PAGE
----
In recent years we’ve seen many newspaper headlines reporting the mis-selling of interest rate derivatives and costly derivatives blunders. A key reason for these is that people don’t have a complete understanding of a firm’s interest rate risk and of the risks arising from the use of derivatives.
When encountering interest rate risk at the corporate treasury of firms, at banks, in consulting and in the academic world, I didn’t’ have a comprehensive analytical method that would support the establishment of a sound interest rate risk strategy. On the basis of my Ph.D. research on corporate financial risk management I decided to construct one. My goal was to establish a method that was both academically sound and practical.
The analytical method was used for advising firms on their interest rate risk management strategy. Treasury sales advisors of banks were trained to use the analytical method. These derivatives sales persons already have a lot of experience in this discipline. They were very positive about the analytical method, commenting that it enhanced their understanding of managing interest rate risk from the perspective of the firm and that it gave them a good structure for analysis. The analytical method was formalized, registered as a trademark under the name: The Macrae RISK Reduction Rules and was licensed to third parties.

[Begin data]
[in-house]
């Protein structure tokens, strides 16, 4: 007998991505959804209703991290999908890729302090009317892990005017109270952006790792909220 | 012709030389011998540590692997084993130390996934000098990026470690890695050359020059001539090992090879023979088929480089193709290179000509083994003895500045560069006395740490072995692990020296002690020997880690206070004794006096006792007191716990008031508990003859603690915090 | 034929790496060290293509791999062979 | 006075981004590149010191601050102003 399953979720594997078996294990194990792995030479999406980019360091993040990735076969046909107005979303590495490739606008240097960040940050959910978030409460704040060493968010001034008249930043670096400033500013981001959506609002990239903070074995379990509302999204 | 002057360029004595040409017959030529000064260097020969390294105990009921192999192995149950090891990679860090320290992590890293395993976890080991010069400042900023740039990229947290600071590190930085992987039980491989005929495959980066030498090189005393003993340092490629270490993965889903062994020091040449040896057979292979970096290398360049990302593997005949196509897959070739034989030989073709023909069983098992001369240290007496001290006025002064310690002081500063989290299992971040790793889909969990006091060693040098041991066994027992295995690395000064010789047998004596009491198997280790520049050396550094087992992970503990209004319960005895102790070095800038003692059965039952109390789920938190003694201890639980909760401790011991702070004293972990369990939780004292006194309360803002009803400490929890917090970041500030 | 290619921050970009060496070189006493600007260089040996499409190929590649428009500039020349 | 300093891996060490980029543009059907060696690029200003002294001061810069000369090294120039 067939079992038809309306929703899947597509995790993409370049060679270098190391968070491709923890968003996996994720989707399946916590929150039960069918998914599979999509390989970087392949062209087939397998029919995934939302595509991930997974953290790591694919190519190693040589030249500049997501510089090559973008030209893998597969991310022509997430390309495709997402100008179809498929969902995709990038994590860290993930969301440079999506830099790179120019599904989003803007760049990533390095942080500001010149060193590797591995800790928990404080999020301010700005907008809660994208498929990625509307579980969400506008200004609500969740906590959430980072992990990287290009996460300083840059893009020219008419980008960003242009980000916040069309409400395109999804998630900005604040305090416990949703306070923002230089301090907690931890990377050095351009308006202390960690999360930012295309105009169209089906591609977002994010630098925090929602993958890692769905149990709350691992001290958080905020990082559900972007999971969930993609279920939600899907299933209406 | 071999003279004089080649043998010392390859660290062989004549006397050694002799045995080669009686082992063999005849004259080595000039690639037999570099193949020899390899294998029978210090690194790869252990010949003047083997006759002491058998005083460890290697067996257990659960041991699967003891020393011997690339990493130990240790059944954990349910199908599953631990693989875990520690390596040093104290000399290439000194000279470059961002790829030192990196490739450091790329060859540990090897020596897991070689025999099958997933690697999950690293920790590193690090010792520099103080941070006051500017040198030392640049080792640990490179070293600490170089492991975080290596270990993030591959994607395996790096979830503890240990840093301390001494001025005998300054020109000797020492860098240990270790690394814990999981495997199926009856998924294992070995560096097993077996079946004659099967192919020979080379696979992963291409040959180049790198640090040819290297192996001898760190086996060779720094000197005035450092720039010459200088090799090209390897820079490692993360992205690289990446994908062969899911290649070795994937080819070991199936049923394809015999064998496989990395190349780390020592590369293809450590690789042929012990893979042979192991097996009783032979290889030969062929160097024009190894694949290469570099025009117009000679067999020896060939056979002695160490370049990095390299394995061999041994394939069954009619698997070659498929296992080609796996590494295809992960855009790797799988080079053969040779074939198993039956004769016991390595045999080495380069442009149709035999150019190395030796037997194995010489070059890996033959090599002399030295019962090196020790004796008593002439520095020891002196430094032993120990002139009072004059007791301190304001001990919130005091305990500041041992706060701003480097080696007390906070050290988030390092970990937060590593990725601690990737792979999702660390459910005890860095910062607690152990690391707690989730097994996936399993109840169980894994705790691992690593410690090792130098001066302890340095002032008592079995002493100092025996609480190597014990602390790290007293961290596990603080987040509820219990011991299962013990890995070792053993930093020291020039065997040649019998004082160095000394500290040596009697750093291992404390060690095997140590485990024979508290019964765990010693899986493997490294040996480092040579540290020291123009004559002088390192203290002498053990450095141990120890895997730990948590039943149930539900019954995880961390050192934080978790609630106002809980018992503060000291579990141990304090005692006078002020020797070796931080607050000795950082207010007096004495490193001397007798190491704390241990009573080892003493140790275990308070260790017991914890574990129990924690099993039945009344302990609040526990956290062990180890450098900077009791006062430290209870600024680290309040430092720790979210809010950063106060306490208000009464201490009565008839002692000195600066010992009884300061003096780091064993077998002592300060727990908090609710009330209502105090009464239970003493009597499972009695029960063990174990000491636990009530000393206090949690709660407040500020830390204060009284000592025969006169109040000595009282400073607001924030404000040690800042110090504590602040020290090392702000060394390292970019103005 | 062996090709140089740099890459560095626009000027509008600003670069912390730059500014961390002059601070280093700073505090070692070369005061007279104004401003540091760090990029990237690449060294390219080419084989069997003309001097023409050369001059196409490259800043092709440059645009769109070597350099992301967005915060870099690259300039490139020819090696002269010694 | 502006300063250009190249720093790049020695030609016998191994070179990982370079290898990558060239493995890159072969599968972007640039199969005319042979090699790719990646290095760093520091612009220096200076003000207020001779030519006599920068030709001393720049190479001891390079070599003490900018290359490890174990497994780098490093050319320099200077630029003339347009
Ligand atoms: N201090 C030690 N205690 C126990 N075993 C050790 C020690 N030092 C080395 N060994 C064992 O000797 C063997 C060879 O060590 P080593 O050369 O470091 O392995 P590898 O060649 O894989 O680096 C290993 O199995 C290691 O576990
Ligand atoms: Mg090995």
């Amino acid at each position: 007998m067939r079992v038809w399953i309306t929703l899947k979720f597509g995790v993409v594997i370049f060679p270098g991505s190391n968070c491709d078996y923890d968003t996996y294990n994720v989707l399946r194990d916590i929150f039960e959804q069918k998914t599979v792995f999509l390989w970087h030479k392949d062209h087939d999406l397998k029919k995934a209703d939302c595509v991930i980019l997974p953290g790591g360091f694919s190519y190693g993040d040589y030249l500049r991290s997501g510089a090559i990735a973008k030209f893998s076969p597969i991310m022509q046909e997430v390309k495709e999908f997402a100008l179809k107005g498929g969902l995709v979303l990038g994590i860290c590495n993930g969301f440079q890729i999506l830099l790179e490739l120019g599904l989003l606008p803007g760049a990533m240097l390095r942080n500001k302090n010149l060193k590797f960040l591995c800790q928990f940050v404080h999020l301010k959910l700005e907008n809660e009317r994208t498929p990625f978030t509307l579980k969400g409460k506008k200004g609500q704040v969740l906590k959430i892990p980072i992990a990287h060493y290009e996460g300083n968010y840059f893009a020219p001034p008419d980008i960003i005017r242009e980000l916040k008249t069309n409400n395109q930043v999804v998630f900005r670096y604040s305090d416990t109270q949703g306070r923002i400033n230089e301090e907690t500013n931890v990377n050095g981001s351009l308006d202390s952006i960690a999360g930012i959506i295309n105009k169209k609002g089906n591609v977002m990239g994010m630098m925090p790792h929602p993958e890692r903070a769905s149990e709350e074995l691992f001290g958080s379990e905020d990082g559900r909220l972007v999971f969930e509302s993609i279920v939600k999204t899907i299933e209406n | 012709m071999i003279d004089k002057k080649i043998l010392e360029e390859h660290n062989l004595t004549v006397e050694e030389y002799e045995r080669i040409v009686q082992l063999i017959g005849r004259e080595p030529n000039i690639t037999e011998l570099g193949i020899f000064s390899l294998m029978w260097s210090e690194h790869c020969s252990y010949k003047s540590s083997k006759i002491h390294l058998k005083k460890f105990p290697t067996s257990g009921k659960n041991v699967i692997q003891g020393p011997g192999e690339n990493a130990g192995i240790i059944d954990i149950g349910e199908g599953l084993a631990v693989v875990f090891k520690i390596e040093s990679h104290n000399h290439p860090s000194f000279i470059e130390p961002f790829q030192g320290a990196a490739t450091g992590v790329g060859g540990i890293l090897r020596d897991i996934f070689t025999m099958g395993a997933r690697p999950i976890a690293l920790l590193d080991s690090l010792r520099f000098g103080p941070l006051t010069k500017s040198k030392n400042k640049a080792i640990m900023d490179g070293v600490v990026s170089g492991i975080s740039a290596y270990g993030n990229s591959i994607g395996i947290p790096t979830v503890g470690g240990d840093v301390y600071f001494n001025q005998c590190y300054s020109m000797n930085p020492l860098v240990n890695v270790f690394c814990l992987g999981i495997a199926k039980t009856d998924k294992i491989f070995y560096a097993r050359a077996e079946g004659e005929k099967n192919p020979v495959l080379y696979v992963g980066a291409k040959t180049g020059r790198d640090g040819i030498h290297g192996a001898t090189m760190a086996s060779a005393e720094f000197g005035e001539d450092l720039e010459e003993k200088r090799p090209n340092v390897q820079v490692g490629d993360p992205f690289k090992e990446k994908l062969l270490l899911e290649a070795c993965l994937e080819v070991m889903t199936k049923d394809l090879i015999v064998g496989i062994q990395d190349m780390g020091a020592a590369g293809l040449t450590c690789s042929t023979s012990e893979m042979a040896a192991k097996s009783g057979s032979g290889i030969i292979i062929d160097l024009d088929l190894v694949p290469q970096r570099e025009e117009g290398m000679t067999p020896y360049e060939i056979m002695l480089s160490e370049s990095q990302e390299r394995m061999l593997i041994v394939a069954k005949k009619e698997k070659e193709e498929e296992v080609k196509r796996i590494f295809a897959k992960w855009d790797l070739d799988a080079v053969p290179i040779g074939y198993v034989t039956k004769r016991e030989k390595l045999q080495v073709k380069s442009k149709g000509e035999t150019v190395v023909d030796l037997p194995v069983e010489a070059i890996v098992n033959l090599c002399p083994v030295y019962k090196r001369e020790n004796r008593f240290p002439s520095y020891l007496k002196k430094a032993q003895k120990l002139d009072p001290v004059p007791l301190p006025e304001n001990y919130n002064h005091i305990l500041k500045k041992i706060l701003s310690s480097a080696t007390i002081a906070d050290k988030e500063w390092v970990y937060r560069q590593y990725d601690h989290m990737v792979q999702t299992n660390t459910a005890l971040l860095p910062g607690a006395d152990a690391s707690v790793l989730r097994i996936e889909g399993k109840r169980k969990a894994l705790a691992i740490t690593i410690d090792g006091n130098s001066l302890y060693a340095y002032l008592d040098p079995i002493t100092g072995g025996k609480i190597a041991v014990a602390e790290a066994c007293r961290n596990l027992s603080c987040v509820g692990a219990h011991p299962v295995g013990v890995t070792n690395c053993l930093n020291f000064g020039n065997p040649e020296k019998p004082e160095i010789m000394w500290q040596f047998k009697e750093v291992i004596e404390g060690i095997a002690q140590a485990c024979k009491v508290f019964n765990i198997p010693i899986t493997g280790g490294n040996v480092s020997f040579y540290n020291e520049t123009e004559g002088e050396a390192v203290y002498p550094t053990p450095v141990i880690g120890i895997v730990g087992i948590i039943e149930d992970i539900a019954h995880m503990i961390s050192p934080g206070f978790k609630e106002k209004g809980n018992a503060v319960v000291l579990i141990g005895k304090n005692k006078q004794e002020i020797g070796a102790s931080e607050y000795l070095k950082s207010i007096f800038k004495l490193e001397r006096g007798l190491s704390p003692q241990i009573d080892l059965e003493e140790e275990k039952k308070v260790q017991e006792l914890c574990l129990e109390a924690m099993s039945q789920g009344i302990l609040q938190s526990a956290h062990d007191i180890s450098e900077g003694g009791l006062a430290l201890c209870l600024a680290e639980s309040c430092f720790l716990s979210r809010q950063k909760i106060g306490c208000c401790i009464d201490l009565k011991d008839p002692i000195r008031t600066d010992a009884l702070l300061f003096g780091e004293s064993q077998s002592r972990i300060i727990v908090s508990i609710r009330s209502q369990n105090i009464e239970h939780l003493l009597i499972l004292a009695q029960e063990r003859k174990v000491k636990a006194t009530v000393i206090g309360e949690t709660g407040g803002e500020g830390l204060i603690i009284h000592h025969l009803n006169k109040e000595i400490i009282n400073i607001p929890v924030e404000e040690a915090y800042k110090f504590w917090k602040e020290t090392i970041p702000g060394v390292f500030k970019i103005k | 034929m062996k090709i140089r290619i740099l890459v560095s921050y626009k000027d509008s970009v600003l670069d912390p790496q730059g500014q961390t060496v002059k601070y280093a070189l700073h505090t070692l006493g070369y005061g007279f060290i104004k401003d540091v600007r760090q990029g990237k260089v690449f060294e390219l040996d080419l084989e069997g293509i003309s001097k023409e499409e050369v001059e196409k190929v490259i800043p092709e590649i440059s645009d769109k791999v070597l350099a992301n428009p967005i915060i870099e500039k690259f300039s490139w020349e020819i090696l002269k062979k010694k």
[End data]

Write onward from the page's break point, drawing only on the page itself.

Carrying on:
RISK is an acronym that stands for:
- Risk formulation: The main goal of step 1 is to formulate the risk issue of the firm. The further steps of the analytical method are designed to provide an optimal answer to this risk issue.
- Impact analysis: The main goal of step 2 is to determine the value of risk management.
- Scenario analysis: The main goal of step 3 is to determine in what ways the risk of the firm can be managed, with or without derivatives.
- Knowledge application: The best strategy for risk management is determined from the alternatives provided in step 3. The main goal of step 4 is to formulate an answer to the risk issue defined in step 1.